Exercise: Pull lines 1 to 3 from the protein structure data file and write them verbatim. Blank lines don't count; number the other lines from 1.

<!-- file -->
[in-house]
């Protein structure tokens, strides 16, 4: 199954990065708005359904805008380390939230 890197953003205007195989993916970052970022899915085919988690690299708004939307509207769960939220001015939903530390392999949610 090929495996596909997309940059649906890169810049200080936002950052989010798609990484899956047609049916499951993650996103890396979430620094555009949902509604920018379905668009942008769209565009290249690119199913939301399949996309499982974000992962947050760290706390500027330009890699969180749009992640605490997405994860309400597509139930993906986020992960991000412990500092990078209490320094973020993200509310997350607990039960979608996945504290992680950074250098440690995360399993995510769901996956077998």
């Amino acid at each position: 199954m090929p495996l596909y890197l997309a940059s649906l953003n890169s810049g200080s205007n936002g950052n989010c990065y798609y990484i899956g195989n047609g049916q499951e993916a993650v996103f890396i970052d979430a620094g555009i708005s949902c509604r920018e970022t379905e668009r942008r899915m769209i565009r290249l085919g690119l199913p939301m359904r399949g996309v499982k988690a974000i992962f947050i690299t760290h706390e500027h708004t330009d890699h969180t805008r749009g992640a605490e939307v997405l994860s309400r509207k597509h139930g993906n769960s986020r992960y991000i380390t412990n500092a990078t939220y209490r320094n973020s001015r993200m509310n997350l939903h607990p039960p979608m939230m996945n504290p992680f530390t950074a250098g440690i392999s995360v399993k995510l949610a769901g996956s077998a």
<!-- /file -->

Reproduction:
[in-house]
């Protein structure tokens, strides 16, 4: 199954990065708005359904805008380390939230 890197953003205007195989993916970052970022899915085919988690690299708004939307509207769960939220001015939903530390392999949610 090929495996596909997309940059649906890169810049200080936002950052989010798609990484899956047609049916499951993650996103890396979430620094555009949902509604920018379905668009942008769209565009290249690119199913939301399949996309499982974000992962947050760290706390500027330009890699969180749009992640605490997405994860309400597509139930993906986020992960991000412990500092990078209490320094973020993200509310997350607990039960979608996945504290992680950074250098440690995360399993995510769901996956077998």
């Amino acid at each position: 199954m090929p495996l596909y890197l997309a940059s649906l953003n890169s810049g200080s205007n936002g950052n989010c990065y798609y990484i899956g195989n047609g049916q499951e993916a993650v996103f890396i970052d979430a620094g555009i708005s949902c509604r920018e970022t379905e668009r942008r899915m769209i565009r290249l085919g690119l199913p939301m359904r399949g996309v499982k988690a974000i992962f947050i690299t760290h706390e500027h708004t330009d890699h969180t805008r749009g992640a605490e939307v997405l994860s309400r509207k597509h139930g993906n769960s986020r992960y991000i380390t412990n500092a990078t939220y209490r320094n973020s001015r993200m509310n997350l939903h607990p039960p979608m939230m996945n504290p992680f530390t950074a250098g440690i392999s995360v399993k995510l949610a769901g996956s077998a």